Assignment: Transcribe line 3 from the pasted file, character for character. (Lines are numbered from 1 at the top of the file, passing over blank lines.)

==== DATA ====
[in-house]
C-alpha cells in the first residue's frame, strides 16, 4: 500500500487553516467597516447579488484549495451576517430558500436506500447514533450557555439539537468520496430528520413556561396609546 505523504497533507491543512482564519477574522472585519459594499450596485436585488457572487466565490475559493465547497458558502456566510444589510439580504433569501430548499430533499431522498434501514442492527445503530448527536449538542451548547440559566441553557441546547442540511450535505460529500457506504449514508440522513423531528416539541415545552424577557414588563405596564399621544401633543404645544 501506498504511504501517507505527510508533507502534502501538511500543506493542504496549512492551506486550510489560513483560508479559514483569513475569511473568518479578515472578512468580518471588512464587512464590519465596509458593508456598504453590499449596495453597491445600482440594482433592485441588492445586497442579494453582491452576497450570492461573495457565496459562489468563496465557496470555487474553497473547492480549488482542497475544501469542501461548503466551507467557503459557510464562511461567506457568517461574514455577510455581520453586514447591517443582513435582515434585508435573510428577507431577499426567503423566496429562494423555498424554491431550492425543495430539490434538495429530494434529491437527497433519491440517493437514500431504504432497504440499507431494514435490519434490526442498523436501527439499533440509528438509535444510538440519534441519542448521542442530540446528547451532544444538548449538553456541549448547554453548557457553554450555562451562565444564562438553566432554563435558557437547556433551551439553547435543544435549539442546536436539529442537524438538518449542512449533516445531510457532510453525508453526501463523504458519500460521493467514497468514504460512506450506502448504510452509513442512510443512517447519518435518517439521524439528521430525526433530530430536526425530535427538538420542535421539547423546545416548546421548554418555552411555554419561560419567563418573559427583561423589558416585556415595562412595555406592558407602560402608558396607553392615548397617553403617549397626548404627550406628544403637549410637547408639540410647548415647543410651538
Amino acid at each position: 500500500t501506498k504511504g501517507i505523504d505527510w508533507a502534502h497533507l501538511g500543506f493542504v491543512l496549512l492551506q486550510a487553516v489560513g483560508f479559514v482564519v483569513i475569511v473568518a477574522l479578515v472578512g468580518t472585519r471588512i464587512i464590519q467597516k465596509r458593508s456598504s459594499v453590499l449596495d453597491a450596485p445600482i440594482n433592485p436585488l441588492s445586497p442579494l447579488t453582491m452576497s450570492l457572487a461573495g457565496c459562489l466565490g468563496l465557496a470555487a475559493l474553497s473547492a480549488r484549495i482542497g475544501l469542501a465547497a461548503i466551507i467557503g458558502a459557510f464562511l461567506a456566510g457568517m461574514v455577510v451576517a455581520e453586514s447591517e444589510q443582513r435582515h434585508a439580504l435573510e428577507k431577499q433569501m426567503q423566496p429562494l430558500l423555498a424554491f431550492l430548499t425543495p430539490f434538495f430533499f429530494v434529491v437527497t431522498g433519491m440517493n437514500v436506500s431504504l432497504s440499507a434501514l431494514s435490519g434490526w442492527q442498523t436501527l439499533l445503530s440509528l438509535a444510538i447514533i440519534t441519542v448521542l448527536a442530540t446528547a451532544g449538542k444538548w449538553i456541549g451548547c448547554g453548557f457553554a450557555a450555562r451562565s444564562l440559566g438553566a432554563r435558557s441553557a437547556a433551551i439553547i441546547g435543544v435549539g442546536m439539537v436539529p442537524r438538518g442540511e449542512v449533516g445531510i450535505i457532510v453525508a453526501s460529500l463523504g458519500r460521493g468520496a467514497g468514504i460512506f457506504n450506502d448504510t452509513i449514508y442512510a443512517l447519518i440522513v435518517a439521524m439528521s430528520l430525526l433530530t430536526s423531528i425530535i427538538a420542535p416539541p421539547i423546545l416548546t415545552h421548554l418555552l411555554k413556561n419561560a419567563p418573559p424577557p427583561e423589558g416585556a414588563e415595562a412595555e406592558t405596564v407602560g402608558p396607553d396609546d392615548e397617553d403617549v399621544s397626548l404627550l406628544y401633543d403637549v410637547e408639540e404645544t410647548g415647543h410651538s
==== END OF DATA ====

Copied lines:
Amino acid at each position: 500500500t501506498k504511504g501517507i505523504d505527510w508533507a502534502h497533507l501538511g500543506f493542504v491543512l496549512l492551506q486550510a487553516v489560513g483560508f479559514v482564519v483569513i475569511v473568518a477574522l479578515v472578512g468580518t472585519r471588512i464587512i464590519q467597516k465596509r458593508s456598504s459594499v453590499l449596495d453597491a450596485p445600482i440594482n433592485p436585488l441588492s445586497p442579494l447579488t453582491m452576497s450570492l457572487a461573495g457565496c459562489l466565490g468563496l465557496a470555487a475559493l474553497s473547492a480549488r484549495i482542497g475544501l469542501a465547497a461548503i466551507i467557503g458558502a459557510f464562511l461567506a456566510g457568517m461574514v455577510v451576517a455581520e453586514s447591517e444589510q443582513r435582515h434585508a439580504l435573510e428577507k431577499q433569501m426567503q423566496p429562494l430558500l423555498a424554491f431550492l430548499t425543495p430539490f434538495f430533499f429530494v434529491v437527497t431522498g433519491m440517493n437514500v436506500s431504504l432497504s440499507a434501514l431494514s435490519g434490526w442492527q442498523t436501527l439499533l445503530s440509528l438509535a444510538i447514533i440519534t441519542v448521542l448527536a442530540t446528547a451532544g449538542k444538548w449538553i456541549g451548547c448547554g453548557f457553554a450557555a450555562r451562565s444564562l440559566g438553566a432554563r435558557s441553557a437547556a433551551i439553547i441546547g435543544v435549539g442546536m439539537v436539529p442537524r438538518g442540511e449542512v449533516g445531510i450535505i457532510v453525508a453526501s460529500l463523504g458519500r460521493g468520496a467514497g468514504i460512506f457506504n450506502d448504510t452509513i449514508y442512510a443512517l447519518i440522513v435518517a439521524m439528521s430528520l430525526l433530530t430536526s423531528i425530535i427538538a420542535p416539541p421539547i423546545l416548546t415545552h421548554l418555552l411555554k413556561n419561560a419567563p418573559p424577557p427583561e423589558g416585556a414588563e415595562a412595555e406592558t405596564v407602560g402608558p396607553d396609546d392615548e397617553d403617549v399621544s397626548l404627550l406628544y401633543d403637549v410637547e408639540e404645544t410647548g415647543h410651538s